Science

Washington State University

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Washington State University

    

Here's the golden tale of, well... gold. WSU’s Rock Doc, Dr. E. Kirsten Peters, brings us up to date on a glittering rock discovered in California.

Wikki Commons

What is music? Why does it move us? How does the brain process sound, and why are some people better at it than others?

Radiolab posed this question, and seeks to understand the DNA of music - and the connection between music and language.

In a recent episode, Radiolab looked at the disastrous debut of Stravinsky’s Rite of Spring in 1913, examined music through modern neurology, and met a composer using computers to decode music and find its essential pieces.

The Seattle-area scientist who led the team that first automated the sequencing of DNA says he’s pleased with the U.S. Supreme Court decision Thursday.

Crowdfunding Coal Science

May 21, 2013
Katie Campbell

Crowdfunding and kickstarter campaigns have become popular online tools to raise money for fledgling businesses and independent projects. Scientists are starting to use these sites to fund research as well.

State and federal agencies have begun the environmental review process for the two largest coal export terminals on the West coast. Now there are some scientists who are asking the public to chip in for studies about the impacts of exporting coal. Ashley Ahearn reports for EarthFix.

Well, it looks like there really is such as thing as a dog person.

Humans who share their homes with canines also share the similar bacterial houseguests on their skin, ecologists reported Tuesday in the journal eLIFE.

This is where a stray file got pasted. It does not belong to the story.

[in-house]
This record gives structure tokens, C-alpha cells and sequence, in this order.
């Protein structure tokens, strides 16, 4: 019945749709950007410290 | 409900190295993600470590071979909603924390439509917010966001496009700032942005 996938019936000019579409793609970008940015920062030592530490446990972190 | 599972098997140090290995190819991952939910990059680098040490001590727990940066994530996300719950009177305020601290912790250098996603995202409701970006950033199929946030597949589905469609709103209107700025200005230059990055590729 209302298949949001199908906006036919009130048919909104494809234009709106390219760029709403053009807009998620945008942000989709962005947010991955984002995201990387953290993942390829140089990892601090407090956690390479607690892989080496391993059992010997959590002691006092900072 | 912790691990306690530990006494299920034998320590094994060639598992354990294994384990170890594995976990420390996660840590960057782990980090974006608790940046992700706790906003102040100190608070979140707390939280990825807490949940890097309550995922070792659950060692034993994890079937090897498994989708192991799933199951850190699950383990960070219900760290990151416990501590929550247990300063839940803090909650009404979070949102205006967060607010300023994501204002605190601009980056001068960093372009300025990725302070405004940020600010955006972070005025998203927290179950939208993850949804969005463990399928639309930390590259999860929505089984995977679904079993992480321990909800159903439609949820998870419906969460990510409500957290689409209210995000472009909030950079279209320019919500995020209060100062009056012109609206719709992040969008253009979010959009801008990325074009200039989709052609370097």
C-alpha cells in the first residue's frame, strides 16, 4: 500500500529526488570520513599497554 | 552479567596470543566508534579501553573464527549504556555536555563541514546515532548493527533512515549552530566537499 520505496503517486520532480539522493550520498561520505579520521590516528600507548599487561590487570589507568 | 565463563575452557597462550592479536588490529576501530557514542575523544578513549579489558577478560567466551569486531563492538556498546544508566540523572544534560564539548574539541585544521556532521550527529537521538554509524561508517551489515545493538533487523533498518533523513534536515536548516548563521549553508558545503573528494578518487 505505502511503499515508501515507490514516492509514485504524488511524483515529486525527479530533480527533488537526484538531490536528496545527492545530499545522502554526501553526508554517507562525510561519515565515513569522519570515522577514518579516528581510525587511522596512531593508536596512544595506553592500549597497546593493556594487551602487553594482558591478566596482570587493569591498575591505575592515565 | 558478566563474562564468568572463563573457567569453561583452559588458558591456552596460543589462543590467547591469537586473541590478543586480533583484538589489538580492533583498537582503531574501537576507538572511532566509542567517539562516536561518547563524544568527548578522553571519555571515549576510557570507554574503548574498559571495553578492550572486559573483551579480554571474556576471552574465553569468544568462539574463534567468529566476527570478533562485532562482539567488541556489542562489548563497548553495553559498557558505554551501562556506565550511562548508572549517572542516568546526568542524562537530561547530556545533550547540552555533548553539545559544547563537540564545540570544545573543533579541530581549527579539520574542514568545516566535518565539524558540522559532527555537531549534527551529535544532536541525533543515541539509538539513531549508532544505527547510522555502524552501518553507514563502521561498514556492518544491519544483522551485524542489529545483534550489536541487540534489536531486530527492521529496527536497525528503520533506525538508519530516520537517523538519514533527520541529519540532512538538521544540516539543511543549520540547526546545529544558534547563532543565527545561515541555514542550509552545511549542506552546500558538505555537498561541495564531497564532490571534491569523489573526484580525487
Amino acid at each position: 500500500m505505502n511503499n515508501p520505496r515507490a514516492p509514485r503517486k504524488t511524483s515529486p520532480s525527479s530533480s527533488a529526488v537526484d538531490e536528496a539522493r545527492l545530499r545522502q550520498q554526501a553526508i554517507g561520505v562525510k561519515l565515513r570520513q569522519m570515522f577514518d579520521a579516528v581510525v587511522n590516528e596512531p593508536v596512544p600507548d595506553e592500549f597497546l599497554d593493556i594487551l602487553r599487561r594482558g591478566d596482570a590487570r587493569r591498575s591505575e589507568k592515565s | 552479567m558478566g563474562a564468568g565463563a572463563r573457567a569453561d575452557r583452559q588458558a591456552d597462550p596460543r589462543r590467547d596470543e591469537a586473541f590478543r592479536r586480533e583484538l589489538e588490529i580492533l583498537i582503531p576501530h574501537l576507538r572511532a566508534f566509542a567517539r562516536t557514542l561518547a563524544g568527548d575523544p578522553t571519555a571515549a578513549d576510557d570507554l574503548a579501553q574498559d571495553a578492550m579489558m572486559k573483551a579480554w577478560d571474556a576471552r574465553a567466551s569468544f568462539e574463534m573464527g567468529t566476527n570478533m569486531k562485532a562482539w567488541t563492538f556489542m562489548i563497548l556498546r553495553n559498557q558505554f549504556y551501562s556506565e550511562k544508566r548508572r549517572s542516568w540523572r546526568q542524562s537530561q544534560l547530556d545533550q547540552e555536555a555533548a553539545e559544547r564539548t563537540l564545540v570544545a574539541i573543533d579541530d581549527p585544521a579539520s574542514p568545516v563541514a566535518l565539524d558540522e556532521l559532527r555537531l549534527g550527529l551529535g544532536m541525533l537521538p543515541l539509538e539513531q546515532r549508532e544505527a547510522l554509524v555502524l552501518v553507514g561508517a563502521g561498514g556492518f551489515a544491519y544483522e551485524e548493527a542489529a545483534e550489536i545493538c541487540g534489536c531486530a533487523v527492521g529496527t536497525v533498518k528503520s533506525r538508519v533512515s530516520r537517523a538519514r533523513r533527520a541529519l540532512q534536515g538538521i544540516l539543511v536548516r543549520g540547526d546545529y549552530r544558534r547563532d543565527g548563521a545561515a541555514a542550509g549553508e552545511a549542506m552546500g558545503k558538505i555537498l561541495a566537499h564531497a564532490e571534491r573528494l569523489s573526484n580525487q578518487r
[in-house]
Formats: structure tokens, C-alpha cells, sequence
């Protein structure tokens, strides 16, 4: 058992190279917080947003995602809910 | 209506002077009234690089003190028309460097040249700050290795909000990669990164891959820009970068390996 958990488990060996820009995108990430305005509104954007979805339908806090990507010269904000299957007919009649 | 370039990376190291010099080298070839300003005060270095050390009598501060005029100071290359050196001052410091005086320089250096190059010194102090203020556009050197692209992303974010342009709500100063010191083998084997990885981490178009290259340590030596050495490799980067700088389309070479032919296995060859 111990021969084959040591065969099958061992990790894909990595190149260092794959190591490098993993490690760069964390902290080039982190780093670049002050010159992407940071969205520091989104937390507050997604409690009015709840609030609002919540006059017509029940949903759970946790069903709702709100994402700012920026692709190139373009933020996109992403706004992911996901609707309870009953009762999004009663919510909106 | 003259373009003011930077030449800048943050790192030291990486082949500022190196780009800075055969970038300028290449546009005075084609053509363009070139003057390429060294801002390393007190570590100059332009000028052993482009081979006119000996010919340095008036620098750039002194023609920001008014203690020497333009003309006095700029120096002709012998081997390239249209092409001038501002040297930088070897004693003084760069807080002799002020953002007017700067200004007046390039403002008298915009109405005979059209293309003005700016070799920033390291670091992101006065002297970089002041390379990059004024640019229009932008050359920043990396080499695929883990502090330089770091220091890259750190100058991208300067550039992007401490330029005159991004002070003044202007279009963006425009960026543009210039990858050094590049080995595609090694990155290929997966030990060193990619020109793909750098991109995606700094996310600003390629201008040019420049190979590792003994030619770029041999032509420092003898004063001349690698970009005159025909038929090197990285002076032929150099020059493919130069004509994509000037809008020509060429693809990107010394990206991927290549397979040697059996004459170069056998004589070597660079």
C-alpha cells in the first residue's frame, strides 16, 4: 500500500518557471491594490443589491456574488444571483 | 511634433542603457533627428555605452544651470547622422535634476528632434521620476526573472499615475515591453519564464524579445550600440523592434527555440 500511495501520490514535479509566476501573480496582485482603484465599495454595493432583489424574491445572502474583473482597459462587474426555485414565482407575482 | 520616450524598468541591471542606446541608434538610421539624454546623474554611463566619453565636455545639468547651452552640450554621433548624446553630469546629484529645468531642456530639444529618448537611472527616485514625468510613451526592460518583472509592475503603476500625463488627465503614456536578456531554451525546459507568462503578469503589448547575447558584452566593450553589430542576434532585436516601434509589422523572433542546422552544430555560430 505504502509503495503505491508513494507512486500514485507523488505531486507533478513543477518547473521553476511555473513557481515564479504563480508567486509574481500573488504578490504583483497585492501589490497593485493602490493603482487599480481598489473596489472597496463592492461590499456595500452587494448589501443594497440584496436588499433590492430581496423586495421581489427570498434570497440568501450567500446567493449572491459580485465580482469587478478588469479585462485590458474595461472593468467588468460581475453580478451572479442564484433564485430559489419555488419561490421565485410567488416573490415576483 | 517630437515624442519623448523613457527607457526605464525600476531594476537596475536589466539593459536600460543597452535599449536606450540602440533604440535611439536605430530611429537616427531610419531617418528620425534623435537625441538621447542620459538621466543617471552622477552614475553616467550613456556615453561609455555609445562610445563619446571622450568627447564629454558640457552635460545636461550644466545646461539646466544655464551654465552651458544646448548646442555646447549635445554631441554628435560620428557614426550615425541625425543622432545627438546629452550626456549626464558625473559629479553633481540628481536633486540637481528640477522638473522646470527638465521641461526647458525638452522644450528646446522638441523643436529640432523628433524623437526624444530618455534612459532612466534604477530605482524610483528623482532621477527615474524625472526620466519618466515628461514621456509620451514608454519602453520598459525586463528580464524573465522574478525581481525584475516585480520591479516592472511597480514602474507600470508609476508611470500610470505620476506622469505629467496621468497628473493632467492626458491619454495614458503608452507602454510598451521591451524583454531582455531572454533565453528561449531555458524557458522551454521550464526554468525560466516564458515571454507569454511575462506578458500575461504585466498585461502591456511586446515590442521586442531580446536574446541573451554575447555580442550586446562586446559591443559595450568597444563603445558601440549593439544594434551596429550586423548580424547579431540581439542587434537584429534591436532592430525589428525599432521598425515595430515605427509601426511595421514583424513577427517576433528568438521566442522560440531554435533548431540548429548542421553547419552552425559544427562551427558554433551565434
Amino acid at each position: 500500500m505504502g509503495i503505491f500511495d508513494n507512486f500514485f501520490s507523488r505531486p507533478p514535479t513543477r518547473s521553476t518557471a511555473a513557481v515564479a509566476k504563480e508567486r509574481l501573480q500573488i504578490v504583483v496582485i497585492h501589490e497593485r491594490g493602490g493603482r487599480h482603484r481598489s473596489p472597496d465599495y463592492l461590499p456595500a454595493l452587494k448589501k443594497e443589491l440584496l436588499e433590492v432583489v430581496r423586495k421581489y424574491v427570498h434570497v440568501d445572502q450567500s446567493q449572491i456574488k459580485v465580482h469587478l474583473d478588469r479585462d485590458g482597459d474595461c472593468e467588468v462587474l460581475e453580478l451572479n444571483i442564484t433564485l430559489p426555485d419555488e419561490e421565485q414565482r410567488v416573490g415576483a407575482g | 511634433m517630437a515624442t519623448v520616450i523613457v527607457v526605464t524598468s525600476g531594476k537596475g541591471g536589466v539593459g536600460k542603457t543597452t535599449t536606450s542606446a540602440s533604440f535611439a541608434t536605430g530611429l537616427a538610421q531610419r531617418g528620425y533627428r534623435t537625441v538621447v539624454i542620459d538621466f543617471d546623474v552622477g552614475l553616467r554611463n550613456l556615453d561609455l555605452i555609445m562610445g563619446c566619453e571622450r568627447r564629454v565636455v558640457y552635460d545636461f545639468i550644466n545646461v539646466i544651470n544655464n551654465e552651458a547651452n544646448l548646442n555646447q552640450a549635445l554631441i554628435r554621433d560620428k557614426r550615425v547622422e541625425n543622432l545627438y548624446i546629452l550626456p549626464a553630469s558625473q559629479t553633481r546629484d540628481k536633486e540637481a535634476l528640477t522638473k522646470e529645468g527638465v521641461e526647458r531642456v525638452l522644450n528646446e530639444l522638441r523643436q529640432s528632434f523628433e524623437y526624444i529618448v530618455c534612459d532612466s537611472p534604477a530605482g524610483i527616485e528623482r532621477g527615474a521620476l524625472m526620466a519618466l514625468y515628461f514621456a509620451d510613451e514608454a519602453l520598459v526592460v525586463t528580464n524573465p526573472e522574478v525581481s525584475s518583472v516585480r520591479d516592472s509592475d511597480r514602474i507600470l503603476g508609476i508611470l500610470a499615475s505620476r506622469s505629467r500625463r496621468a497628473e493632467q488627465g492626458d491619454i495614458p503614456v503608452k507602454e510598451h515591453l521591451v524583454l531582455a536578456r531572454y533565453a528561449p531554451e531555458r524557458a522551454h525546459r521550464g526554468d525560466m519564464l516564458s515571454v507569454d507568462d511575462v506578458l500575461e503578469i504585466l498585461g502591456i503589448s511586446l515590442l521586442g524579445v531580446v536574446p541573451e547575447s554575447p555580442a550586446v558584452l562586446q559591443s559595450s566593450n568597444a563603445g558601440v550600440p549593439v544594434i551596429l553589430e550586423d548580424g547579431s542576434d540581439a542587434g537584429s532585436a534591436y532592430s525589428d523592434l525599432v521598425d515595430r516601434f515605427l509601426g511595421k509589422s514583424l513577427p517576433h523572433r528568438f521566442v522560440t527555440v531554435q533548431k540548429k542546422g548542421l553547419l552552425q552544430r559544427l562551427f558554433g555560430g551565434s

In fact, two dog owners who don't even know each other have about as many of the skin bacteria in common as a married couple living together.

Scientists are in the final weeks of preparation for the launch of the world’s largest underwater observatory.

It’s a 239 million dollar project that was funded by the National Science Foundation to better understand and monitor the depths of the Pacific Ocean – from volcanic eruptions to deep-sea earthquakes that could lead to tsunamis.

EarthFix’s Ashley Ahearn visited with the team and has this update.

Bringing Art To Narwhal Research In The Arctic

Apr 9, 2013
Ashley Ahearn / EarthFix

Artists have accompanied scientists and explorers for hundreds of years - documenting discoveries of new species and uncharted territory.

Well, that tradition is still alive and well.

Ashley Ahearn interviewed two Seattleites on a scientific and artistic expedition to study Narwhals in Greenland, and produced this audio postcard.

Photo by Tom Banse / Northwest News Network

Public participation in scientific research is mushrooming in the Northwest and across the country. The trend is called "citizen science." It can take the form of volunteer monitoring and data collection, or crowd-sourced science, or science education with a research component. One sign the movement is gaining acceptance and credibility: It's a big topic of discussion at a science conference in Portland this week. Correspondent Tom Banse reports.

Photo courtesy Washington State University

Republished from WSUNews

 

PULLMAN, Wash. - I swim laps at noon several times a week. I enjoy the water, and the gentle exercise is good for my aging joints.

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